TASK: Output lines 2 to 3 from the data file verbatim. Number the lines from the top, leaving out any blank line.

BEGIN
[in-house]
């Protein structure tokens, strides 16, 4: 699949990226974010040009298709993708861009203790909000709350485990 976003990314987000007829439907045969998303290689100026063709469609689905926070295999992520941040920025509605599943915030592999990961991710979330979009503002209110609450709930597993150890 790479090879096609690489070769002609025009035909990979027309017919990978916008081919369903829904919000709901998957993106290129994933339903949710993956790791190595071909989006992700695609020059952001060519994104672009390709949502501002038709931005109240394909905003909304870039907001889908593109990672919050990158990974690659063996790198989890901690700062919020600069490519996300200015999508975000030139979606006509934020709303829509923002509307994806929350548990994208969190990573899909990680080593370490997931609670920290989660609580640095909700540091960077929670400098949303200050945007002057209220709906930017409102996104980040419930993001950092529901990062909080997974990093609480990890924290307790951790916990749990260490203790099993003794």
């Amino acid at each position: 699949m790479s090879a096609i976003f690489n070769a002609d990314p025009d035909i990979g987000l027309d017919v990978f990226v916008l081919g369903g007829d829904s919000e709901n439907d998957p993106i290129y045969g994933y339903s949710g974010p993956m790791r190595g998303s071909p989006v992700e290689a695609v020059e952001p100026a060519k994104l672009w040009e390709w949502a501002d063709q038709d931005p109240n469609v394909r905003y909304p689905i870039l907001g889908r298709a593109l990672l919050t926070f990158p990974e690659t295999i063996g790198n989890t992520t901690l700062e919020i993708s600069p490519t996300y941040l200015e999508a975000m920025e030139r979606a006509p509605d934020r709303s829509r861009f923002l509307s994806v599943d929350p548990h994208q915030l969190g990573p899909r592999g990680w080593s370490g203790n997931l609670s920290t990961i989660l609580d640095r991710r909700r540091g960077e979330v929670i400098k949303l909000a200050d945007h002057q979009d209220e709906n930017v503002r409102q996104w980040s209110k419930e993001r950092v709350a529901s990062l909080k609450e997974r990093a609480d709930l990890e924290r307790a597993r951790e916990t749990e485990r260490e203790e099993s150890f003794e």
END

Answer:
């Protein structure tokens, strides 16, 4: 699949990226974010040009298709993708861009203790909000709350485990 976003990314987000007829439907045969998303290689100026063709469609689905926070295999992520941040920025509605599943915030592999990961991710979330979009503002209110609450709930597993150890 790479090879096609690489070769002609025009035909990979027309017919990978916008081919369903829904919000709901998957993106290129994933339903949710993956790791190595071909989006992700695609020059952001060519994104672009390709949502501002038709931005109240394909905003909304870039907001889908593109990672919050990158990974690659063996790198989890901690700062919020600069490519996300200015999508975000030139979606006509934020709303829509923002509307994806929350548990994208969190990573899909990680080593370490997931609670920290989660609580640095909700540091960077929670400098949303200050945007002057209220709906930017409102996104980040419930993001950092529901990062909080997974990093609480990890924290307790951790916990749990260490203790099993003794």
């Amino acid at each position: 699949m790479s090879a096609i976003f690489n070769a002609d990314p025009d035909i990979g987000l027309d017919v990978f990226v916008l081919g369903g007829d829904s919000e709901n439907d998957p993106i290129y045969g994933y339903s949710g974010p993956m790791r190595g998303s071909p989006v992700e290689a695609v020059e952001p100026a060519k994104l672009w040009e390709w949502a501002d063709q038709d931005p109240n469609v394909r905003y909304p689905i870039l907001g889908r298709a593109l990672l919050t926070f990158p990974e690659t295999i063996g790198n989890t992520t901690l700062e919020i993708s600069p490519t996300y941040l200015e999508a975000m920025e030139r979606a006509p509605d934020r709303s829509r861009f923002l509307s994806v599943d929350p548990h994208q915030l969190g990573p899909r592999g990680w080593s370490g203790n997931l609670s920290t990961i989660l609580d640095r991710r909700r540091g960077e979330v929670i400098k949303l909000a200050d945007h002057q979009d209220e709906n930017v503002r409102q996104w980040s209110k419930e993001r950092v709350a529901s990062l909080k609450e997974r990093a609480d709930l990890e924290r307790a597993r951790e916990t749990e485990r260490e203790e099993s150890f003794e």